Cheesed off: to be a little bit cross about something; a bit “miffed” (as we say in Britain). You might be cheesed off about the traffic this morning, or because the shop had just run out of the One Thing you went for (for me, there was no organic kale in Waitrose today. Grrrr). [First world problems, Nicer Kate. Ed] You don’t get cheesed off about the big things though, like war, or famine or disease. It’s simply not strong enough. So, keep it for the small stuff.
We British love our cheese. I might suggest that we are a little obsessed by it [but that could just be us two– Ed]. Granted, we don’t eat as much as our European neighbours (only 10kg per person, per year, as compared to nearly twice that in France), but we have more named, distinct varieties of cheese than the French. We have over 700, whereas, apparently the French have 350-450. I understand that the French are a bit cheesed off about that (ho ho), but it’s true and so there.
However, it also seems that some of us Brits are very conservative in our cheese eating habits: for example, 55% of the cheese bought in the UK is cheddar, although this is perhaps understandable, as it is the most widely produced and eaten cheese in the world. People over the age of 45 are more adventurous, according to the British Cheese Board. And yes, the British Cheese Board is actually a thing. Can you imagine? A group of people whose job it is to promote cheese. It is also what you call a collection of cheeses on a board, usually served at the end of the meal, and this too makes me giggle. In any case, I definitely want a job there.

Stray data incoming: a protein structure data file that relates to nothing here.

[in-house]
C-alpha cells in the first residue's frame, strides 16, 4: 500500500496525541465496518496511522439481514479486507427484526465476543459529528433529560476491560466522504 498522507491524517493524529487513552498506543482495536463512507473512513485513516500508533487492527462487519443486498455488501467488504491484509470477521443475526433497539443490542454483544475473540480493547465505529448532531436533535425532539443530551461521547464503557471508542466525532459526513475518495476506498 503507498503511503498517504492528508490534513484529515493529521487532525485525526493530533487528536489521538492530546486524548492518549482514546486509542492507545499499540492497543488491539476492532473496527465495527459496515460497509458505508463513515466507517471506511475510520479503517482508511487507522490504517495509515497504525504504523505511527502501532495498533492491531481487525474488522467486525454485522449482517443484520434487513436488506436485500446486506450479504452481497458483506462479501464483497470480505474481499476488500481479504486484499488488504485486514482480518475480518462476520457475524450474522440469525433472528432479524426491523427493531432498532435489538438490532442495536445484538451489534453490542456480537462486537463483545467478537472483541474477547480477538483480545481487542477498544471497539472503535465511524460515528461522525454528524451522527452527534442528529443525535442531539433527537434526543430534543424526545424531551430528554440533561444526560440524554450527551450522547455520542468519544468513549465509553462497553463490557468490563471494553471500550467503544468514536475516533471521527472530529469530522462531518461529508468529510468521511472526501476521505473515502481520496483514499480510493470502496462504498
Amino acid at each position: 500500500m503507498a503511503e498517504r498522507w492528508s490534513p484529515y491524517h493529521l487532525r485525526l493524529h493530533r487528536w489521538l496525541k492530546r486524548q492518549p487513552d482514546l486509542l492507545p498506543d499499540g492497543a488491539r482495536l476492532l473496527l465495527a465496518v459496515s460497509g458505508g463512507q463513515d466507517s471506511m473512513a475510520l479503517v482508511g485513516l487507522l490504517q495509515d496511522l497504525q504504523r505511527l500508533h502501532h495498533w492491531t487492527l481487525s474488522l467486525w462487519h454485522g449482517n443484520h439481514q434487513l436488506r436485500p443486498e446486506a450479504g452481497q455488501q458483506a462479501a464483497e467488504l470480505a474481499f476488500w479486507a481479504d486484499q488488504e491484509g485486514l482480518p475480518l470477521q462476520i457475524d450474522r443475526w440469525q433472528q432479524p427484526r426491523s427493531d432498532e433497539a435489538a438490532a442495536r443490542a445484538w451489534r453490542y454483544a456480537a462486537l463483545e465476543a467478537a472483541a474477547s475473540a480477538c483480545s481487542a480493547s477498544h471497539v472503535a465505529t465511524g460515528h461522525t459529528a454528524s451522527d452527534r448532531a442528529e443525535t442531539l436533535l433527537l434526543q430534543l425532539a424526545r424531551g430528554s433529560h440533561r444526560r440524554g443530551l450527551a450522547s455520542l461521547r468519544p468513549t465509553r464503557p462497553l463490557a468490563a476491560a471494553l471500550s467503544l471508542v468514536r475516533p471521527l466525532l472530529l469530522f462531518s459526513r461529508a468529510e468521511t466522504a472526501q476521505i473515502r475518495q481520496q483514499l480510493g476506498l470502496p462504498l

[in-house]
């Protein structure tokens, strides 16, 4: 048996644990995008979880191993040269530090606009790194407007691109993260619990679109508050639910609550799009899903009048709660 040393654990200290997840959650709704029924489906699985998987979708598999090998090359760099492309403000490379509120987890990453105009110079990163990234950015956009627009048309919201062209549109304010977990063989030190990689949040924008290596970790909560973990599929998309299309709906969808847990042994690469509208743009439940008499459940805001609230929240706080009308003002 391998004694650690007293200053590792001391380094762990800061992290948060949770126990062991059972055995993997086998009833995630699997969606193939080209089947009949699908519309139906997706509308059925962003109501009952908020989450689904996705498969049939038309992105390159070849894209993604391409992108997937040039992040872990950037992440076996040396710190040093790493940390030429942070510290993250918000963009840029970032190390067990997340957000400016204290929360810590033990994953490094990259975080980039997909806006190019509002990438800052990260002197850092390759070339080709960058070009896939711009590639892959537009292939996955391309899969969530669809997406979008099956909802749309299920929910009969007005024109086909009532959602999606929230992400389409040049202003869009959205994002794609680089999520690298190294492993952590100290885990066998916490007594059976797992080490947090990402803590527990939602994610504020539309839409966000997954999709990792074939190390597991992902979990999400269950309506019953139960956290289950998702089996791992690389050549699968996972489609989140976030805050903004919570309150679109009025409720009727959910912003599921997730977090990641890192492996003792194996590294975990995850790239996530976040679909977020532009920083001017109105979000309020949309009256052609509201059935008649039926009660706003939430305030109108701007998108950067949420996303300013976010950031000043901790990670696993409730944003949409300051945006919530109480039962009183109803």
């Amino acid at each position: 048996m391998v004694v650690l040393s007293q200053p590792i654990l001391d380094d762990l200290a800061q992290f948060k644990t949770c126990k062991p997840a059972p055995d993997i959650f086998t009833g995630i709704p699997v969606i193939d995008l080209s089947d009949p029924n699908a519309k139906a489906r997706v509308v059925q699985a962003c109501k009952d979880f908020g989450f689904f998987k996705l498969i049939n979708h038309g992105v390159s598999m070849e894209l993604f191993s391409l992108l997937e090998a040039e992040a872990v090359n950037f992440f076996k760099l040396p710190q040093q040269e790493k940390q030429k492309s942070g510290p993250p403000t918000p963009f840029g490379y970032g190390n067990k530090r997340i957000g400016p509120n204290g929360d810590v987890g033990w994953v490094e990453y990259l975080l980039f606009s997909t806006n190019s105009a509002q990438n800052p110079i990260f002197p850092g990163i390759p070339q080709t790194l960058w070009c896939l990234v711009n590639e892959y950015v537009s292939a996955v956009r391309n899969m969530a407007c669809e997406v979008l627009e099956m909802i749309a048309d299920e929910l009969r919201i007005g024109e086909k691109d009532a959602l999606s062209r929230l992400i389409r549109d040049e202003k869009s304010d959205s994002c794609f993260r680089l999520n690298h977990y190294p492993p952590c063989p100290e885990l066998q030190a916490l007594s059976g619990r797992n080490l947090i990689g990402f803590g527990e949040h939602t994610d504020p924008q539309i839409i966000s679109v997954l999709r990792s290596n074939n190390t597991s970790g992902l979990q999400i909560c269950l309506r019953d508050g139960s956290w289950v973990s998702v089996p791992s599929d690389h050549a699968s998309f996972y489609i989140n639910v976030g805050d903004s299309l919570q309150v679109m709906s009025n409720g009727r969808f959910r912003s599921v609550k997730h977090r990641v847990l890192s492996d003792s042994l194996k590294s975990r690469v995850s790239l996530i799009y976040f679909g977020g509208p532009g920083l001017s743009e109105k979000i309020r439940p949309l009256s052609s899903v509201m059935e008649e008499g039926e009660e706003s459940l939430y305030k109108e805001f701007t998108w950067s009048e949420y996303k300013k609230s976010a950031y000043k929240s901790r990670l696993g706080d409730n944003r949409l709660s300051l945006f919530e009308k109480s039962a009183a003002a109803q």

We host events about cheese – in the village of Stilton, they roll huge Stilton cheeses along obstacle courses in the street. At the annual Cheese Rolling in Gloucestershire, huge numbers of people climb the extremely steep Cooper’s Hill and race back down it in the hope of catching the cheese (and not breaking their leg). No one ever manages to catch it, but it doesn’t stop people trying (and breaking their legs).
Most are named after the area they come from (Cheddar, Cheshire, Red Leicester, Caerphilly, Stilton, etc), some have their own DOP (including Stilton) and in common with many British foodstuffs, many have strange names. Yarg is a Cornish cheese wrapped in nettle leaves, which gets its name from a recipe found in the farmer’s loft, written by Mr Gray. (Yep, read it backwards.)
My favourite weird name has to be Stinking Bishop though. It does wang (1) a bit, it is true (but no more than some of the blue cheeses), and is in fact quite mild. It’s called Stinking Bishop after the perry (pear cider) used to wash the rind, and the perry is called Stinking Bishop after a local farmer called Fred Bishop who lived in the Gloucestershire region where it is made in the mid 19th century, and was a party-loving drinker famous for riotous behaviour. It does smell of old socks, and as a nod of respect to this, it was used to revive Wallace from the dead in the film Wallace and Gromit: The Curse of the Wererabbit.
Still, I can think of worse ways of being brought back to life. Try it if you can, and there’ll be nothing to be cheesed off about, I promise.
(1) to wang – to smell bad; also (in the UK) to pong; to stink; to whiff; to reek…we have so many synonyms, it’s almost as though we like talking about bad smells.
© 2016 Kayte & Nicer Kate – authors assert moral rights